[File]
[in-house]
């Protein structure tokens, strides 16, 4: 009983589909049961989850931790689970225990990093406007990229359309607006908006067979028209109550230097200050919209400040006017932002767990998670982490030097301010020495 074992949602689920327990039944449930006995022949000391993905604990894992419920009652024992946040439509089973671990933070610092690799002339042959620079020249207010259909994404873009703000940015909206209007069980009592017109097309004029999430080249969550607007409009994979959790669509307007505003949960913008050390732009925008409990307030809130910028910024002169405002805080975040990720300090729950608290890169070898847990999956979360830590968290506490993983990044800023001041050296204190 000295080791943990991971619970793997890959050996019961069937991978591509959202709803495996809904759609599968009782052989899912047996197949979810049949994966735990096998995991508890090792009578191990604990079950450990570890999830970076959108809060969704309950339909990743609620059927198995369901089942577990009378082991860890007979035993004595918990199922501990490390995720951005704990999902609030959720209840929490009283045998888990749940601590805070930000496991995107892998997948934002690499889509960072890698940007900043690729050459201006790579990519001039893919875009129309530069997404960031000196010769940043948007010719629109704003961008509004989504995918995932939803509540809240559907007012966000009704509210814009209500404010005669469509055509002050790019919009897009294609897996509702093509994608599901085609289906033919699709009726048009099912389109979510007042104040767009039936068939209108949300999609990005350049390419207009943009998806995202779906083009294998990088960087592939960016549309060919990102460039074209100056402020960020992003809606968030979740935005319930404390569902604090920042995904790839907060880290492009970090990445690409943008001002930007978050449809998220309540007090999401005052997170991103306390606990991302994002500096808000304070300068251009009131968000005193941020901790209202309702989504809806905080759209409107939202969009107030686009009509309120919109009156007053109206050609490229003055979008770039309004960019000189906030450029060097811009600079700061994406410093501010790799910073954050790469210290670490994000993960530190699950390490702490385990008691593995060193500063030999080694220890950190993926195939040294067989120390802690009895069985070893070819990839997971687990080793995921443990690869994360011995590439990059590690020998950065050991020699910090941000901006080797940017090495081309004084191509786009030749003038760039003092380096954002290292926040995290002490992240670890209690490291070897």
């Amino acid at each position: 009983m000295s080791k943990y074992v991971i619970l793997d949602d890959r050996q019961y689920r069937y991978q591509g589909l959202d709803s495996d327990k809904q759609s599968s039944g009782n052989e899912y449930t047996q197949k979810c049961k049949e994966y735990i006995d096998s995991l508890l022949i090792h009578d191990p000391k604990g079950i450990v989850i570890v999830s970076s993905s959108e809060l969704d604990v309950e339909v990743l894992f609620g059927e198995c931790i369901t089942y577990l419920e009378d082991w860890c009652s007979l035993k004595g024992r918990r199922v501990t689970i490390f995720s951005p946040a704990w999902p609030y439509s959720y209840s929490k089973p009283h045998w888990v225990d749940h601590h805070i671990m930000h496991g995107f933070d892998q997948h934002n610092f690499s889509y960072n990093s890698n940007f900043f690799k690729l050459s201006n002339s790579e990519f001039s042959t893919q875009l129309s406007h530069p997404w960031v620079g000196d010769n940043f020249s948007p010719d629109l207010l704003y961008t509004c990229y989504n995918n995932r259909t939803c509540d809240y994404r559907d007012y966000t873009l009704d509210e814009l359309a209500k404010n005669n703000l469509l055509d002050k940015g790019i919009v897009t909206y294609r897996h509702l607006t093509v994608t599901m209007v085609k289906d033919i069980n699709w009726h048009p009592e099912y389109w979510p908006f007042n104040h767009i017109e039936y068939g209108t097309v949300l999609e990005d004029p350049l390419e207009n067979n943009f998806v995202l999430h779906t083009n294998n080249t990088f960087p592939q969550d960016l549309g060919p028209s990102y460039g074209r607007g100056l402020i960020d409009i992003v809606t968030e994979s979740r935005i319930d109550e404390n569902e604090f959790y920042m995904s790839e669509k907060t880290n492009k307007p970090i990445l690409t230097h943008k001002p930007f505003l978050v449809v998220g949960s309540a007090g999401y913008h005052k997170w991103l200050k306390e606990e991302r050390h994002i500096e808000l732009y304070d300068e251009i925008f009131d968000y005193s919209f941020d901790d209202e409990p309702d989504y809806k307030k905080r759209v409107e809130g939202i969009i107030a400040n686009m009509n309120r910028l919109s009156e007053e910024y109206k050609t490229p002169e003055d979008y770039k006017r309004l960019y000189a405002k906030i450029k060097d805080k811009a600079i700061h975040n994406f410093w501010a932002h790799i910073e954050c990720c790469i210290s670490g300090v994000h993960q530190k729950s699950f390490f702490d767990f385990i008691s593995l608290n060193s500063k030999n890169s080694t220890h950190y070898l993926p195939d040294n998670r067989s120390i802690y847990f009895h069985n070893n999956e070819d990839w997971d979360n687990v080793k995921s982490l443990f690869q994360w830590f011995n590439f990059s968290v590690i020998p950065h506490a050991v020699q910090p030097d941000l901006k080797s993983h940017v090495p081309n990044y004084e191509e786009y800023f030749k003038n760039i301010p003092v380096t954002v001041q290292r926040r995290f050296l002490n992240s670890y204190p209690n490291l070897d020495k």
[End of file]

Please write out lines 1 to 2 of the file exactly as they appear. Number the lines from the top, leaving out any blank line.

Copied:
[in-house]
């Protein structure tokens, strides 16, 4: 009983589909049961989850931790689970225990990093406007990229359309607006908006067979028209109550230097200050919209400040006017932002767990998670982490030097301010020495 074992949602689920327990039944449930006995022949000391993905604990894992419920009652024992946040439509089973671990933070610092690799002339042959620079020249207010259909994404873009703000940015909206209007069980009592017109097309004029999430080249969550607007409009994979959790669509307007505003949960913008050390732009925008409990307030809130910028910024002169405002805080975040990720300090729950608290890169070898847990999956979360830590968290506490993983990044800023001041050296204190 000295080791943990991971619970793997890959050996019961069937991978591509959202709803495996809904759609599968009782052989899912047996197949979810049949994966735990096998995991508890090792009578191990604990079950450990570890999830970076959108809060969704309950339909990743609620059927198995369901089942577990009378082991860890007979035993004595918990199922501990490390995720951005704990999902609030959720209840929490009283045998888990749940601590805070930000496991995107892998997948934002690499889509960072890698940007900043690729050459201006790579990519001039893919875009129309530069997404960031000196010769940043948007010719629109704003961008509004989504995918995932939803509540809240559907007012966000009704509210814009209500404010005669469509055509002050790019919009897009294609897996509702093509994608599901085609289906033919699709009726048009099912389109979510007042104040767009039936068939209108949300999609990005350049390419207009943009998806995202779906083009294998990088960087592939960016549309060919990102460039074209100056402020960020992003809606968030979740935005319930404390569902604090920042995904790839907060880290492009970090990445690409943008001002930007978050449809998220309540007090999401005052997170991103306390606990991302994002500096808000304070300068251009009131968000005193941020901790209202309702989504809806905080759209409107939202969009107030686009009509309120919109009156007053109206050609490229003055979008770039309004960019000189906030450029060097811009600079700061994406410093501010790799910073954050790469210290670490994000993960530190699950390490702490385990008691593995060193500063030999080694220890950190993926195939040294067989120390802690009895069985070893070819990839997971687990080793995921443990690869994360011995590439990059590690020998950065050991020699910090941000901006080797940017090495081309004084191509786009030749003038760039003092380096954002290292926040995290002490992240670890209690490291070897």